Graph Databases in Practice

Today, the most innovative organizations are leveraging graph databases as a way to solve the challenges around their connected data. These include major names such as Google, Facebook, Twitter, Adobe and American Express. Graph databases are also being used by organizations in a range of fields including finance, education, web, ISV and telecom and data communications.

The following examples offer use case scenarios of graph databases in practice.

  • Adobe Systems currently leverages a graph database to provide social capabilities to its Creative Cloud — a new array of services to media enthusiasts and professionals. A graph offers clear advantages in capturing Adobe’s rich data model fully, while still allowing for high performance queries that range from simple reads to advanced analytics. It also enables Adobe to store large amounts of connected data across three continents, all while maintaining high query performance.
  • Europe’s No. 1 professional network, Viadeo, has integrated a graph database to store all of its users and relationships. Viadeo currently has 40 million professionals in its network and requires a solution that is easy to use and capable of handling major expansion. Upon integrating a graph model, Viadeo has accelerated its system performance by more than 200 percent.
  • Telenor Group is one of the top ten wireless Telco companies in the world, and uses a graph database to manage its customer organizational structures. The ability to model and query complex data such as customer and account structures with high performance has proven to be critical to Telenor’s ongoing success.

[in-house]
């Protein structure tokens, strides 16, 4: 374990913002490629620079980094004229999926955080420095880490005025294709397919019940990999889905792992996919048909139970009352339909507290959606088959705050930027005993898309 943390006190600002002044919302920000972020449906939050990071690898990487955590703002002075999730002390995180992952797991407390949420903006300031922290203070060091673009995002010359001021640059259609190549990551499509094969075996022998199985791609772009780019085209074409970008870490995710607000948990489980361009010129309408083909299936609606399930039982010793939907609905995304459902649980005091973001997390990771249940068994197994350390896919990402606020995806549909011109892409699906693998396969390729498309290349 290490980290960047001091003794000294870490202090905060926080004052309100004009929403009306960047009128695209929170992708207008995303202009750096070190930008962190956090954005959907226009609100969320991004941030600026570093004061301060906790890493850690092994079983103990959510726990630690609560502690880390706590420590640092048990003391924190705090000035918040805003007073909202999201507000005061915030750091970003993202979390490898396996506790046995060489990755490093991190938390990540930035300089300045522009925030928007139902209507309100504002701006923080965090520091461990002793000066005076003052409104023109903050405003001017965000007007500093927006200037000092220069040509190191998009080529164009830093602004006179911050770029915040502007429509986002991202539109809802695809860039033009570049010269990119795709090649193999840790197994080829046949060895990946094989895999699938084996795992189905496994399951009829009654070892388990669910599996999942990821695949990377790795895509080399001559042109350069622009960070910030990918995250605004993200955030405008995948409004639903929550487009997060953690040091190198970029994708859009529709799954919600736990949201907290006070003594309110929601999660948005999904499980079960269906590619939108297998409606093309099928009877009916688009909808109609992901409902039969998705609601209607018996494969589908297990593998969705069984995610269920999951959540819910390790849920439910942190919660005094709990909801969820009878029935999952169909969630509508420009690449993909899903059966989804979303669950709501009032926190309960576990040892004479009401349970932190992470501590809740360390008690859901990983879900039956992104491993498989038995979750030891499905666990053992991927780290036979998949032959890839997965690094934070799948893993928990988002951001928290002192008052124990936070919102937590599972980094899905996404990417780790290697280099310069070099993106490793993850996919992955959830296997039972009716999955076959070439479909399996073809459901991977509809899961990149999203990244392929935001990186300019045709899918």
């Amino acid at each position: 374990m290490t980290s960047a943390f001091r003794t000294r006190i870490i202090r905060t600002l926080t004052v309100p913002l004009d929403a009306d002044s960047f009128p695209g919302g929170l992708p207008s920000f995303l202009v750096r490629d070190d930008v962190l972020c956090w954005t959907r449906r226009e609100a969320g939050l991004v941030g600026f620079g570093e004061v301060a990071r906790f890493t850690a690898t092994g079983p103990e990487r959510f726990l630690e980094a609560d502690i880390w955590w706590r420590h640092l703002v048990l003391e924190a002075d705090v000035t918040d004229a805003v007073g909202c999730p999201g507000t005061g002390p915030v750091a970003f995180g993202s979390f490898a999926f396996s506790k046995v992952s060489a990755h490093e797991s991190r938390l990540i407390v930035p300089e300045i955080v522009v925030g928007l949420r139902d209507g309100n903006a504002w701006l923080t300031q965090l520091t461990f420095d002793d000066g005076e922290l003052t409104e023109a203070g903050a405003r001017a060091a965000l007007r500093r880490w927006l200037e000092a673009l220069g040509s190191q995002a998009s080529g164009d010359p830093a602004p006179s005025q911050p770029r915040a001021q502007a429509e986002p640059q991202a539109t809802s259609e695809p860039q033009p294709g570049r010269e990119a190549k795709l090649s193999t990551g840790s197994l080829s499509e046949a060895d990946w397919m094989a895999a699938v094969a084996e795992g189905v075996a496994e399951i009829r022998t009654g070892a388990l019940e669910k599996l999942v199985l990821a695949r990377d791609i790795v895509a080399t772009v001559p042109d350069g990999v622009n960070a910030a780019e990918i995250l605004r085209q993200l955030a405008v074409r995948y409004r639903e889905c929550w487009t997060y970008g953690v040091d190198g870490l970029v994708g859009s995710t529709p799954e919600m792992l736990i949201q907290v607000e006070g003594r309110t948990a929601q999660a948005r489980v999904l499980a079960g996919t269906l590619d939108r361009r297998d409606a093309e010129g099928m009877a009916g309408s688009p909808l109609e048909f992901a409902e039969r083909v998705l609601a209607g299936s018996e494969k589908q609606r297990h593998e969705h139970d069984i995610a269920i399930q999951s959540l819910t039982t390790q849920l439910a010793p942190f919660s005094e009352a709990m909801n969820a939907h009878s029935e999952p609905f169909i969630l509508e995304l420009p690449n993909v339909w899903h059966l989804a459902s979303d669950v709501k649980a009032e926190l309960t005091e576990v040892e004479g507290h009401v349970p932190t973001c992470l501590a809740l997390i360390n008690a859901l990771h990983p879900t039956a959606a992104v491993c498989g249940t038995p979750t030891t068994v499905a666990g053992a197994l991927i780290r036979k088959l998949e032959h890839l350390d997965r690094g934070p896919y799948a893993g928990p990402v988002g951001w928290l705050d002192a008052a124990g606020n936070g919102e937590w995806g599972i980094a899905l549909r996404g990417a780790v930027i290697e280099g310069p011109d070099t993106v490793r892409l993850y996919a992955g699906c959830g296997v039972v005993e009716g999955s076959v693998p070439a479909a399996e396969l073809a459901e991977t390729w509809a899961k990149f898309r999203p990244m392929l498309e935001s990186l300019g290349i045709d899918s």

An access control graph. Telenor uses a similar data model to manage products and subscriptions.

An access control graph. Telenor uses a similar data model to manage products and subscriptions.

  • Deutsche Telekom leverages a graph database for its highly scalable social soccer fan website attracting tens of thousands of visitors during each soccer match, where it provides painless data modeling, seamless data model extendibility, and high performance and reliability.
  • Squidoo is the popular social publishing platform where users share their passions. They recently created a product called Postcards, which are single-page, beautifully designed recommendations of books, movies, music albums, quotes and other products and media types. A graph database ensures that users have an awesome experience as it provides a primary data store for the Postcards taxonomy and the recommendation engine for what people should be doing next.

Such examples prove the pervasiveness of connections within data and the power of a graph model to optimally map relationships. A graph database allows you to further query and analyze such connections to provide greater insight and end-user value. In short, graphs are poised to deliver true competitive advantage by offering deeper perspective into data as well as a new framework to power today’s revolutionary applications.

A New Way of Thinking

Graphs are a new way of thinking for explicitly modeling the factors that make today’s big data so complex: Semi-structure and connectedness. As more and more organizations recognize the value of modeling data with a graph, they are turning to the use of graph databases to extend this powerful modeling capability to the storage and querying of complex, densely connected structures. The result is the opening up of new opportunities for generating critical insight and end-user value, which can make all the difference in keeping up with today’s competitive business environment.

Emil is the founder of the Neo4j open source graph database project, which is the most widely deployed graph database in the world. As a life-long compulsive programmer who started his first free software project in 1994, Emil has with horror witnessed his recent degradation into a VC-backed powerpoint engineer. As the CEO of Neo4j’s commercial sponsor Neo Technology, Emil is now mainly focused on spreading the word about the powers of graphs and preaching the demise of tabular solutions everywhere. Emil presents regularly at conferences such as JAOO, JavaOne, QCon and OSCON.